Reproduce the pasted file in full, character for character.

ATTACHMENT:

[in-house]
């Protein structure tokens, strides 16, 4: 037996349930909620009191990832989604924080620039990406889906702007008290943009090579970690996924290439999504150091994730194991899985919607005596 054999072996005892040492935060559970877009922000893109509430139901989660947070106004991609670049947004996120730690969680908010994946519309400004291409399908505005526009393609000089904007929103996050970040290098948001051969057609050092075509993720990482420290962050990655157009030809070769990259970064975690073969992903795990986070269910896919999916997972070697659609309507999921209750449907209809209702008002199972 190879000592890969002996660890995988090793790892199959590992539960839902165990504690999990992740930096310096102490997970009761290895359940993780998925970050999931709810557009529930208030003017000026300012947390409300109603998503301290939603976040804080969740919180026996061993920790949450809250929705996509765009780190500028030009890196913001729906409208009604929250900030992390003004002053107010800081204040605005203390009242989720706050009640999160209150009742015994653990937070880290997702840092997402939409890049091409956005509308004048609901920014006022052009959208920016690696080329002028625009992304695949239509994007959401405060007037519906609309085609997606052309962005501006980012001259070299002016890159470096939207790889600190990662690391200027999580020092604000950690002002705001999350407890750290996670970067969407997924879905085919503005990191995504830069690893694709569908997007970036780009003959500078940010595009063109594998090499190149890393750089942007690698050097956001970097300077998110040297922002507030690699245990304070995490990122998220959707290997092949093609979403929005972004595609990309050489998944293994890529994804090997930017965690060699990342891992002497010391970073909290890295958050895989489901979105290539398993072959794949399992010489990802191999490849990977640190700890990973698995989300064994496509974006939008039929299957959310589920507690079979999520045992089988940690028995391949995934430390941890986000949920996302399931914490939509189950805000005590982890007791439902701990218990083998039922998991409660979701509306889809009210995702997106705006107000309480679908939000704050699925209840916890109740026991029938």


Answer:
[in-house]
């Protein structure tokens, strides 16, 4: 037996349930909620009191990832989604924080620039990406889906702007008290943009090579970690996924290439999504150091994730194991899985919607005596 054999072996005892040492935060559970877009922000893109509430139901989660947070106004991609670049947004996120730690969680908010994946519309400004291409399908505005526009393609000089904007929103996050970040290098948001051969057609050092075509993720990482420290962050990655157009030809070769990259970064975690073969992903795990986070269910896919999916997972070697659609309507999921209750449907209809209702008002199972 190879000592890969002996660890995988090793790892199959590992539960839902165990504690999990992740930096310096102490997970009761290895359940993780998925970050999931709810557009529930208030003017000026300012947390409300109603998503301290939603976040804080969740919180026996061993920790949450809250929705996509765009780190500028030009890196913001729906409208009604929250900030992390003004002053107010800081204040605005203390009242989720706050009640999160209150009742015994653990937070880290997702840092997402939409890049091409956005509308004048609901920014006022052009959208920016690696080329002028625009992304695949239509994007959401405060007037519906609309085609997606052309962005501006980012001259070299002016890159470096939207790889600190990662690391200027999580020092604000950690002002705001999350407890750290996670970067969407997924879905085919503005990191995504830069690893694709569908997007970036780009003959500078940010595009063109594998090499190149890393750089942007690698050097956001970097300077998110040297922002507030690699245990304070995490990122998220959707290997092949093609979403929005972004595609990309050489998944293994890529994804090997930017965690060699990342891992002497010391970073909290890295958050895989489901979105290539398993072959794949399992010489990802191999490849990977640190700890990973698995989300064994496509974006939008039929299957959310589920507690079979999520045992089988940690028995391949995934430390941890986000949920996302399931914490939509189950805000005590982890007791439902701990218990083998039922998991409660979701509306889809009210995702997106705006107000309480679908939000704050699925209840916890109740026991029938």